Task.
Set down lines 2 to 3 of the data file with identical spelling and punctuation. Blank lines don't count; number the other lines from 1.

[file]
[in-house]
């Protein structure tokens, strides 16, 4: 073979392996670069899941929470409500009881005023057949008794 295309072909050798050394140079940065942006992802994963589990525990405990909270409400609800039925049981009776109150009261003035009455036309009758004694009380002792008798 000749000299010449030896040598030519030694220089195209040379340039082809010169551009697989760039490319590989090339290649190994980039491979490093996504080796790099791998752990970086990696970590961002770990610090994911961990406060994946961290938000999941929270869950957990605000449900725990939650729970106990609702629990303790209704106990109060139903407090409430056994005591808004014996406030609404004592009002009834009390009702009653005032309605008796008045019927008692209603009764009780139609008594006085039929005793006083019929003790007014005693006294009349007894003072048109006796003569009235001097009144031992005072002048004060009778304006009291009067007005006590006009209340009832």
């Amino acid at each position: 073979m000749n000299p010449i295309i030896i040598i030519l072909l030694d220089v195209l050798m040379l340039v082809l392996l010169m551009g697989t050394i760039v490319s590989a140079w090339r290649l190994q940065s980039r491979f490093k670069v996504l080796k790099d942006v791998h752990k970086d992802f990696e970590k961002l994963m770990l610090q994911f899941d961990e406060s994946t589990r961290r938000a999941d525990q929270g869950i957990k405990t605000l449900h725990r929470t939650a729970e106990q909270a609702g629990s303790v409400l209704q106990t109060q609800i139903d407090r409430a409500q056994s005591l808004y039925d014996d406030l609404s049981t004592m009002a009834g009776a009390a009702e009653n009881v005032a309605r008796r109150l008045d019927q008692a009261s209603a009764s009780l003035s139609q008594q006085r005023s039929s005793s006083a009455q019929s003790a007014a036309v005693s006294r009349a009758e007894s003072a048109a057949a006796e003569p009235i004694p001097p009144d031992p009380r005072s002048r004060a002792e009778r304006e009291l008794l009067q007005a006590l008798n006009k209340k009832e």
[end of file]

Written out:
């Protein structure tokens, strides 16, 4: 073979392996670069899941929470409500009881005023057949008794 295309072909050798050394140079940065942006992802994963589990525990405990909270409400609800039925049981009776109150009261003035009455036309009758004694009380002792008798 000749000299010449030896040598030519030694220089195209040379340039082809010169551009697989760039490319590989090339290649190994980039491979490093996504080796790099791998752990970086990696970590961002770990610090994911961990406060994946961290938000999941929270869950957990605000449900725990939650729970106990609702629990303790209704106990109060139903407090409430056994005591808004014996406030609404004592009002009834009390009702009653005032309605008796008045019927008692209603009764009780139609008594006085039929005793006083019929003790007014005693006294009349007894003072048109006796003569009235001097009144031992005072002048004060009778304006009291009067007005006590006009209340009832």
């Amino acid at each position: 073979m000749n000299p010449i295309i030896i040598i030519l072909l030694d220089v195209l050798m040379l340039v082809l392996l010169m551009g697989t050394i760039v490319s590989a140079w090339r290649l190994q940065s980039r491979f490093k670069v996504l080796k790099d942006v791998h752990k970086d992802f990696e970590k961002l994963m770990l610090q994911f899941d961990e406060s994946t589990r961290r938000a999941d525990q929270g869950i957990k405990t605000l449900h725990r929470t939650a729970e106990q909270a609702g629990s303790v409400l209704q106990t109060q609800i139903d407090r409430a409500q056994s005591l808004y039925d014996d406030l609404s049981t004592m009002a009834g009776a009390a009702e009653n009881v005032a309605r008796r109150l008045d019927q008692a009261s209603a009764s009780l003035s139609q008594q006085r005023s039929s005793s006083a009455q019929s003790a007014a036309v005693s006294r009349a009758e007894s003072a048109a057949a006796e003569p009235i004694p001097p009144d031992p009380r005072s002048r004060a002792e009778r304006e009291l008794l009067q007005a006590l008798n006009k209340k009832e």